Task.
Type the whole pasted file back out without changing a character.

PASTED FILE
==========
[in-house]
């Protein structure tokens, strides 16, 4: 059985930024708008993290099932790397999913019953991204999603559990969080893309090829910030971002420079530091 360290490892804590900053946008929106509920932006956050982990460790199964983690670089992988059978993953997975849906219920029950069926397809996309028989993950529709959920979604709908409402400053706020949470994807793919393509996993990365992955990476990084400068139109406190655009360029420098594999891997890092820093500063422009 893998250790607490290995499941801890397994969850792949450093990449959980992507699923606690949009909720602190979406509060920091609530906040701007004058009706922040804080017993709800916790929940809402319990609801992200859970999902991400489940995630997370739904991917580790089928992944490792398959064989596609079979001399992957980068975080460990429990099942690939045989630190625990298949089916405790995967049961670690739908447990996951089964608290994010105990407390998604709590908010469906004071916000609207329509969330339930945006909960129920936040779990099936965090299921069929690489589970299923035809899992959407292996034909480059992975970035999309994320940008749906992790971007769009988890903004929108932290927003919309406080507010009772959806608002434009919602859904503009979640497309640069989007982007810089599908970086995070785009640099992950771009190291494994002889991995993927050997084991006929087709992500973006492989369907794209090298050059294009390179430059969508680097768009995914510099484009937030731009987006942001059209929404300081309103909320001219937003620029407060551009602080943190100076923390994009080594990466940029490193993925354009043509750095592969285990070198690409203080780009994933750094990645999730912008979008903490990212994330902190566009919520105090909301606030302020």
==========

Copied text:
[in-house]
């Protein structure tokens, strides 16, 4: 059985930024708008993290099932790397999913019953991204999603559990969080893309090829910030971002420079530091 360290490892804590900053946008929106509920932006956050982990460790199964983690670089992988059978993953997975849906219920029950069926397809996309028989993950529709959920979604709908409402400053706020949470994807793919393509996993990365992955990476990084400068139109406190655009360029420098594999891997890092820093500063422009 893998250790607490290995499941801890397994969850792949450093990449959980992507699923606690949009909720602190979406509060920091609530906040701007004058009706922040804080017993709800916790929940809402319990609801992200859970999902991400489940995630997370739904991917580790089928992944490792398959064989596609079979001399992957980068975080460990429990099942690939045989630190625990298949089916405790995967049961670690739908447990996951089964608290994010105990407390998604709590908010469906004071916000609207329509969330339930945006909960129920936040779990099936965090299921069929690489589970299923035809899992959407292996034909480059992975970035999309994320940008749906992790971007769009988890903004929108932290927003919309406080507010009772959806608002434009919602859904503009979640497309640069989007982007810089599908970086995070785009640099992950771009190291494994002889991995993927050997084991006929087709992500973006492989369907794209090298050059294009390179430059969508680097768009995914510099484009937030731009987006942001059209929404300081309103909320001219937003620029407060551009602080943190100076923390994009080594990466940029490193993925354009043509750095592969285990070198690409203080780009994933750094990645999730912008979008903490990212994330902190566009919520105090909301606030302020």